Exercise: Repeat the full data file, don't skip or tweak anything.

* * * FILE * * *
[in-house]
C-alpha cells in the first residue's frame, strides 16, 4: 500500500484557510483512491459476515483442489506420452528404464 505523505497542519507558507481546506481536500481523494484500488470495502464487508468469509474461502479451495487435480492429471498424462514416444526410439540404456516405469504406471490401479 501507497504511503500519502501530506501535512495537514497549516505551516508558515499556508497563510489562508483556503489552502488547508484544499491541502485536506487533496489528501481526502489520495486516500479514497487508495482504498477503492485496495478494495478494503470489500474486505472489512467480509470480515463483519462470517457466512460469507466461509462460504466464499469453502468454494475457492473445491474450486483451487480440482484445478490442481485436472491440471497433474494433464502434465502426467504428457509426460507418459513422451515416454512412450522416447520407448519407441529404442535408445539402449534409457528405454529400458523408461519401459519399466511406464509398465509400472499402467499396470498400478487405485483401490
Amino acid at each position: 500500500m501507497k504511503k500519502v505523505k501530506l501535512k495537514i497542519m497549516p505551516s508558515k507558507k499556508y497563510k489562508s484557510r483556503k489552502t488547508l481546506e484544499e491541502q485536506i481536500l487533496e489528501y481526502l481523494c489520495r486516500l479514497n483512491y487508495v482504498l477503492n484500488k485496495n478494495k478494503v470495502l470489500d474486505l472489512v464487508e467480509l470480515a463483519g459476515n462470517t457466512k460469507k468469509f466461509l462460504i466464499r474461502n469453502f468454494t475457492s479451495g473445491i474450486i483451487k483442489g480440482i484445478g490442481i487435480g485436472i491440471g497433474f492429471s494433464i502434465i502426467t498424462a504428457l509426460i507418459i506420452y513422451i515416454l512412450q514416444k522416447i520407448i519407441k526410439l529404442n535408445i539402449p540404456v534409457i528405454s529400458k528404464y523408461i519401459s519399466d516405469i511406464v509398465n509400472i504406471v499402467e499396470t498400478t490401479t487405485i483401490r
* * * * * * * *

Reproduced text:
[in-house]
C-alpha cells in the first residue's frame, strides 16, 4: 500500500484557510483512491459476515483442489506420452528404464 505523505497542519507558507481546506481536500481523494484500488470495502464487508468469509474461502479451495487435480492429471498424462514416444526410439540404456516405469504406471490401479 501507497504511503500519502501530506501535512495537514497549516505551516508558515499556508497563510489562508483556503489552502488547508484544499491541502485536506487533496489528501481526502489520495486516500479514497487508495482504498477503492485496495478494495478494503470489500474486505472489512467480509470480515463483519462470517457466512460469507466461509462460504466464499469453502468454494475457492473445491474450486483451487480440482484445478490442481485436472491440471497433474494433464502434465502426467504428457509426460507418459513422451515416454512412450522416447520407448519407441529404442535408445539402449534409457528405454529400458523408461519401459519399466511406464509398465509400472499402467499396470498400478487405485483401490
Amino acid at each position: 500500500m501507497k504511503k500519502v505523505k501530506l501535512k495537514i497542519m497549516p505551516s508558515k507558507k499556508y497563510k489562508s484557510r483556503k489552502t488547508l481546506e484544499e491541502q485536506i481536500l487533496e489528501y481526502l481523494c489520495r486516500l479514497n483512491y487508495v482504498l477503492n484500488k485496495n478494495k478494503v470495502l470489500d474486505l472489512v464487508e467480509l470480515a463483519g459476515n462470517t457466512k460469507k468469509f466461509l462460504i466464499r474461502n469453502f468454494t475457492s479451495g473445491i474450486i483451487k483442489g480440482i484445478g490442481i487435480g485436472i491440471g497433474f492429471s494433464i502434465i502426467t498424462a504428457l509426460i507418459i506420452y513422451i515416454l512412450q514416444k522416447i520407448i519407441k526410439l529404442n535408445i539402449p540404456v534409457i528405454s529400458k528404464y523408461i519401459s519399466d516405469i511406464v509398465n509400472i504406471v499402467e499396470t498400478t490401479t487405485i483401490r